Opinion

Bernd Debusmann

Iranian dissidents and a U.S. dilemma

Bernd Debusmann
Apr 29, 2011 14:40 UTC

Bernd Debusmann is a Reuters columnist. The opinions expressed are his own.

WASHINGTON — Call it the coalition of the baffled — a diverse group of prominent public figures who challenge the U.S. government’s logic of keeping on its terrorist blacklist an Iranian exile organization that publicly renounced violence a decade ago and has fed details on Iran’s nuclear programme to American intelligence.

On the U.S. Department of State’s list of 47 foreign terrorist organizations, the Mujahedin-e-Khalq is the only group that has been taken off similar lists by the European Union and Britain, after court decisions that found no evidence of terrorist activity in recent years. In the U.S., a court last July ordered the State Department to review the designation. Nine months later, that review is still in progress and supporters of the MEK wonder why it is taking so long.

The organization has been on the list since 1997, placed there by the Clinton administration at a time it hoped to open a dialogue with Iran, whose leaders hate the MEK for having sided with Saddam Hussein in the Iraq-Iran war.

Calls to hasten the delisting process rose in volume after Iraqi troops raided the base of the MEK northeast of Baghdad, near the Iranian border, in an operation on April 8 that left at least 34 dead, according to the United Nations Human Rights chief, Navi Pillay. In Washington, the chairman of the Senate Foreign Relations Committee, John Kerry, called the raid a “massacre.” Video uploaded by the MEK showed gut-wrenchingly graphic images of dead and wounded, some after being run over by armoured personnel carriers.

The raid drew cheers from officials in Iran, where the group is also classified as terrorist, one of the few things on which Washington and Tehran agree. The word schizophrenia comes to mind here. Iran is one of four countries the U.S. has declared state sponsors of terrorism. The MEK’s stated aim is the peaceful ouster of the Iranian theocracy. Isn’t there something wrong with this picture?

Human rights and the US as global judge

Bernd Debusmann
Apr 15, 2011 16:20 UTC

Bernd Debusmann is a Reuters columnist. The opinions expressed are his own.

WASHINGTON — Every year since 1976, The U.S. Department of State has published an extraordinarily detailed report on the state of human rights in the world. The latest, out in April, runs to more than 2 million words. Printed out from State’s website, it would run to more than 7,000 pages. The report covers 194 countries.

That’s every country in the world, except one: the United States.

Which gives rise to a few questions. Is the United States the one and only country on the planet with a perfect record of observing human rights, at home or in the countries where it wages war? If not, why does the government feel entitled to scrutinize the human rights practices of others? The report discovers blemishes even in countries that rarely come to mind in the context of human rights violations.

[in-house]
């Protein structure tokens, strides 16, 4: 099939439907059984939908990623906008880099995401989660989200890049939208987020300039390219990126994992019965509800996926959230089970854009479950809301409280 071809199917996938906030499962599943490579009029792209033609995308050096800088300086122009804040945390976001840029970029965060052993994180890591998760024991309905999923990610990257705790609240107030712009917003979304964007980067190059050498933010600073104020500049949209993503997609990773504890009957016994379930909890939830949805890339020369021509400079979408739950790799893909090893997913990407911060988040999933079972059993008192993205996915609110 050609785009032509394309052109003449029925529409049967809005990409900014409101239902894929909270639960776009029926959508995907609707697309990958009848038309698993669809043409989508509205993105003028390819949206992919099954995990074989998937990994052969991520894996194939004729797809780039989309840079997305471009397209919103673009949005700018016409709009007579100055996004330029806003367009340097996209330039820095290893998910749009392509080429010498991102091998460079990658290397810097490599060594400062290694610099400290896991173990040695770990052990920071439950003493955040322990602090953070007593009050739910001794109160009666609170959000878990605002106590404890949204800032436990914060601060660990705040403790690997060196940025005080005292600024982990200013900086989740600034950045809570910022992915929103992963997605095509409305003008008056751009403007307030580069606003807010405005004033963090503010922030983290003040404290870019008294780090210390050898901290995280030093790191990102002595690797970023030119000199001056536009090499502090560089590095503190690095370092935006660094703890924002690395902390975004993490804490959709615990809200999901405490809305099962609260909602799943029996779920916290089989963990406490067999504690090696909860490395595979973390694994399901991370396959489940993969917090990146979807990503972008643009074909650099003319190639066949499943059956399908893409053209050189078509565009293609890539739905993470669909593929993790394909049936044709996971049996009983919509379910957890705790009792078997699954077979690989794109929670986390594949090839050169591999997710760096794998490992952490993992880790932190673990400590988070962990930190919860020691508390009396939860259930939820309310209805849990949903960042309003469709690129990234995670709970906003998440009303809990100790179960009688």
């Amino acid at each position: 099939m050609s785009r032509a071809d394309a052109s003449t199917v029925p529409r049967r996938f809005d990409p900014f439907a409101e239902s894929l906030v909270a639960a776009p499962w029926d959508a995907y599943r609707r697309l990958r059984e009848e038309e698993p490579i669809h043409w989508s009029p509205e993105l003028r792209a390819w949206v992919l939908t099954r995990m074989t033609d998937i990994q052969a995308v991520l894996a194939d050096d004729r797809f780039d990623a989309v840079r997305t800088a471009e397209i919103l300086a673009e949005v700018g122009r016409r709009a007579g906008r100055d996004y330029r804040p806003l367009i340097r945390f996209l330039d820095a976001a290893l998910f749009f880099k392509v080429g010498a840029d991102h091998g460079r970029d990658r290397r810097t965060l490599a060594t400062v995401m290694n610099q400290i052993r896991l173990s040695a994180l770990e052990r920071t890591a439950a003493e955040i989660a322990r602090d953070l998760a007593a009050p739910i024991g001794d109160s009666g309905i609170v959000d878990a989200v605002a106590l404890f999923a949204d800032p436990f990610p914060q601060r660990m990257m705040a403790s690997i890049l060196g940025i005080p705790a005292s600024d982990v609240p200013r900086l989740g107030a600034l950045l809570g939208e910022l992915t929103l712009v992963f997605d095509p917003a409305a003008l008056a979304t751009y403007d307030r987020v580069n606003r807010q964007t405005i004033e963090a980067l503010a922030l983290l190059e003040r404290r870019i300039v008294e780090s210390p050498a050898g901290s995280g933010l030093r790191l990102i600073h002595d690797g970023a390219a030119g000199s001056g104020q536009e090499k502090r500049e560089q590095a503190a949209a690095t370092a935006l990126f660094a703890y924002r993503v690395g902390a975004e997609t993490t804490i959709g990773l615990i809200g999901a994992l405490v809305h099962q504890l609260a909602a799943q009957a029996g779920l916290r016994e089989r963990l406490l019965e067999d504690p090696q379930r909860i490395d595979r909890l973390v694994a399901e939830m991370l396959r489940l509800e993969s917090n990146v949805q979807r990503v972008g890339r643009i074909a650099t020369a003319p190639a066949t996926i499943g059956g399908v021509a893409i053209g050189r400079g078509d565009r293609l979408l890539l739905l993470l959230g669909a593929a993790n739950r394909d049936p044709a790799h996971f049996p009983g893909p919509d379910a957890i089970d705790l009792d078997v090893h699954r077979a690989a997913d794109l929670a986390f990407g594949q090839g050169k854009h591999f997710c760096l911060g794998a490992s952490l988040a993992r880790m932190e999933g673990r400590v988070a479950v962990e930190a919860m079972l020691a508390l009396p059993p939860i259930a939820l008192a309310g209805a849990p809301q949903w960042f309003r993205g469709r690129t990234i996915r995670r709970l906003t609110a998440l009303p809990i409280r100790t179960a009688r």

Switzerland, say, where in 2010 “police at times used excessive force, occasionally with impunity.” Or Canada, where “human rights problems included harassment of religious minorities, violence against women, and trafficking in persons.” Or the tiny South Pacific archipelago of Vanuatu, where American human rights checkers found “police violence, poor prison conditions, arrests without warrants, an extremely slow judicial process, government corruption, and violence and discrimination against women.”

Obama, Trump and the 2012 elections

Bernd Debusmann
Apr 12, 2011 13:39 UTC

“Part of the beauty of me is that I’m very rich. So if I need $600 million, I can put $600 million in myself. That’s a huge advantage … over the other candidates.”

So says real estate magnate and reality TV show host Donald Trump, talking about the 2012 U.S. presidential elections.

It’s 18 months to go to November 6, 2012, an eternity in politics, but two things already seem clear: it will be the most expensive campaign ever and the line between the political fringe and mainstream politics will often be blurred.

U.S. intelligence and the wisdom of crowds

Bernd Debusmann
Apr 1, 2011 14:11 UTC

After a string of world-shaking events America’s spies failed to predict, most recently the turmoil sweeping the Arab world, a vast project is taking shape to improve forecasting. It involves thousands of volunteers and the wisdom of crowds.

It’s officially known as the Forecasting World Events Project and is sponsored by the Intelligence Advanced Research Activity (IARPA), a little-known agency run by a woman, Lisa Porter, who is occasionally described as America’s answer to the fictional Agent Q who designs cutting edge gadgets for James Bond. Much of IARPA’s work is classified, as is its budget. But the forecasting project is not classified. Invitations to participate are now on the Internet.

The idea is to raise five large competing teams of people of diverse backgrounds who will be asked to make predictions on fields that range from politics and global security to business and economics, public health, social and cultural change and science and technology. The project is expected to run for four years and stems from the recognition that expert forecasts are very often wrong.

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